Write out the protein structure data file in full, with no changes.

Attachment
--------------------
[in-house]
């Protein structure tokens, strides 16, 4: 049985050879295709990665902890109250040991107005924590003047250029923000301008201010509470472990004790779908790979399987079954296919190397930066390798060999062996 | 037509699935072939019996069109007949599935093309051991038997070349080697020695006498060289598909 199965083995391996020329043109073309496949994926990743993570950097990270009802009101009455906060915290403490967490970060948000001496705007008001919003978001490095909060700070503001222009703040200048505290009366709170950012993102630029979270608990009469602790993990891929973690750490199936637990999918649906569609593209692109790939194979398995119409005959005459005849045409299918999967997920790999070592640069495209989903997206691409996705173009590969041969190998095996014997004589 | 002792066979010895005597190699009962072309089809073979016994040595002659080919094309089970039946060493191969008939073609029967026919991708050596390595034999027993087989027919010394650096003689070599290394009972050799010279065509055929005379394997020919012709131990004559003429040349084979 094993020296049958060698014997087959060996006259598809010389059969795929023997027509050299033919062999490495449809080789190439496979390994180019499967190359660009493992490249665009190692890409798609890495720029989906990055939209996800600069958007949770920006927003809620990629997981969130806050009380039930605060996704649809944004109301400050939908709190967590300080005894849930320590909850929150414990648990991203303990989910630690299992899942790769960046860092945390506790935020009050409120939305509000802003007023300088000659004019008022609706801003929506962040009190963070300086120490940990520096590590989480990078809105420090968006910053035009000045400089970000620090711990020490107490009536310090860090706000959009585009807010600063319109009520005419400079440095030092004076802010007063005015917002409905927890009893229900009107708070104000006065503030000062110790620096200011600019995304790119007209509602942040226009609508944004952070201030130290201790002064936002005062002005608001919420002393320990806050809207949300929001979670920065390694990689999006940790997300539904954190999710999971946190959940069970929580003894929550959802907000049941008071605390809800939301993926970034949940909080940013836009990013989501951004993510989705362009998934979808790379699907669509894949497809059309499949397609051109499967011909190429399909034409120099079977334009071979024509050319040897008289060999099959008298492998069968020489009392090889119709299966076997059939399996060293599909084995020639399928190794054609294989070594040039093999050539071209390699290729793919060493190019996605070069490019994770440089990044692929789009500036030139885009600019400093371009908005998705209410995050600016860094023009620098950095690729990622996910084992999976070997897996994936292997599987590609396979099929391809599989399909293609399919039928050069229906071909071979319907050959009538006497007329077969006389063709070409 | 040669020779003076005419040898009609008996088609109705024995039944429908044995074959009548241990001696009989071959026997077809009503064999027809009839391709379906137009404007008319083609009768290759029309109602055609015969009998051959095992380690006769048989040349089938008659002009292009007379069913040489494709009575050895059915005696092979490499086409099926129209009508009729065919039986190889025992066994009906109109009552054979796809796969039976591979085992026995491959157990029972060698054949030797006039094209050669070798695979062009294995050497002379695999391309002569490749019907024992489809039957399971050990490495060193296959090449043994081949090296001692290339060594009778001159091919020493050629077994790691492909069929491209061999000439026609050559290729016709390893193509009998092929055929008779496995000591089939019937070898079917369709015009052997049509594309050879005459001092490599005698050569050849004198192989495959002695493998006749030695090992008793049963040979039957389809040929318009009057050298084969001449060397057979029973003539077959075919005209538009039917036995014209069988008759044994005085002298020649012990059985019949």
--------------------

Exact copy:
[in-house]
């Protein structure tokens, strides 16, 4: 049985050879295709990665902890109250040991107005924590003047250029923000301008201010509470472990004790779908790979399987079954296919190397930066390798060999062996 | 037509699935072939019996069109007949599935093309051991038997070349080697020695006498060289598909 199965083995391996020329043109073309496949994926990743993570950097990270009802009101009455906060915290403490967490970060948000001496705007008001919003978001490095909060700070503001222009703040200048505290009366709170950012993102630029979270608990009469602790993990891929973690750490199936637990999918649906569609593209692109790939194979398995119409005959005459005849045409299918999967997920790999070592640069495209989903997206691409996705173009590969041969190998095996014997004589 | 002792066979010895005597190699009962072309089809073979016994040595002659080919094309089970039946060493191969008939073609029967026919991708050596390595034999027993087989027919010394650096003689070599290394009972050799010279065509055929005379394997020919012709131990004559003429040349084979 094993020296049958060698014997087959060996006259598809010389059969795929023997027509050299033919062999490495449809080789190439496979390994180019499967190359660009493992490249665009190692890409798609890495720029989906990055939209996800600069958007949770920006927003809620990629997981969130806050009380039930605060996704649809944004109301400050939908709190967590300080005894849930320590909850929150414990648990991203303990989910630690299992899942790769960046860092945390506790935020009050409120939305509000802003007023300088000659004019008022609706801003929506962040009190963070300086120490940990520096590590989480990078809105420090968006910053035009000045400089970000620090711990020490107490009536310090860090706000959009585009807010600063319109009520005419400079440095030092004076802010007063005015917002409905927890009893229900009107708070104000006065503030000062110790620096200011600019995304790119007209509602942040226009609508944004952070201030130290201790002064936002005062002005608001919420002393320990806050809207949300929001979670920065390694990689999006940790997300539904954190999710999971946190959940069970929580003894929550959802907000049941008071605390809800939301993926970034949940909080940013836009990013989501951004993510989705362009998934979808790379699907669509894949497809059309499949397609051109499967011909190429399909034409120099079977334009071979024509050319040897008289060999099959008298492998069968020489009392090889119709299966076997059939399996060293599909084995020639399928190794054609294989070594040039093999050539071209390699290729793919060493190019996605070069490019994770440089990044692929789009500036030139885009600019400093371009908005998705209410995050600016860094023009620098950095690729990622996910084992999976070997897996994936292997599987590609396979099929391809599989399909293609399919039928050069229906071909071979319907050959009538006497007329077969006389063709070409 | 040669020779003076005419040898009609008996088609109705024995039944429908044995074959009548241990001696009989071959026997077809009503064999027809009839391709379906137009404007008319083609009768290759029309109602055609015969009998051959095992380690006769048989040349089938008659002009292009007379069913040489494709009575050895059915005696092979490499086409099926129209009508009729065919039986190889025992066994009906109109009552054979796809796969039976591979085992026995491959157990029972060698054949030797006039094209050669070798695979062009294995050497002379695999391309002569490749019907024992489809039957399971050990490495060193296959090449043994081949090296001692290339060594009778001159091919020493050629077994790691492909069929491209061999000439026609050559290729016709390893193509009998092929055929008779496995000591089939019937070898079917369709015009052997049509594309050879005459001092490599005698050569050849004198192989495959002695493998006749030695090992008793049963040979039957389809040929318009009057050298084969001449060397057979029973003539077959075919005209538009039917036995014209069988008759044994005085002298020649012990059985019949």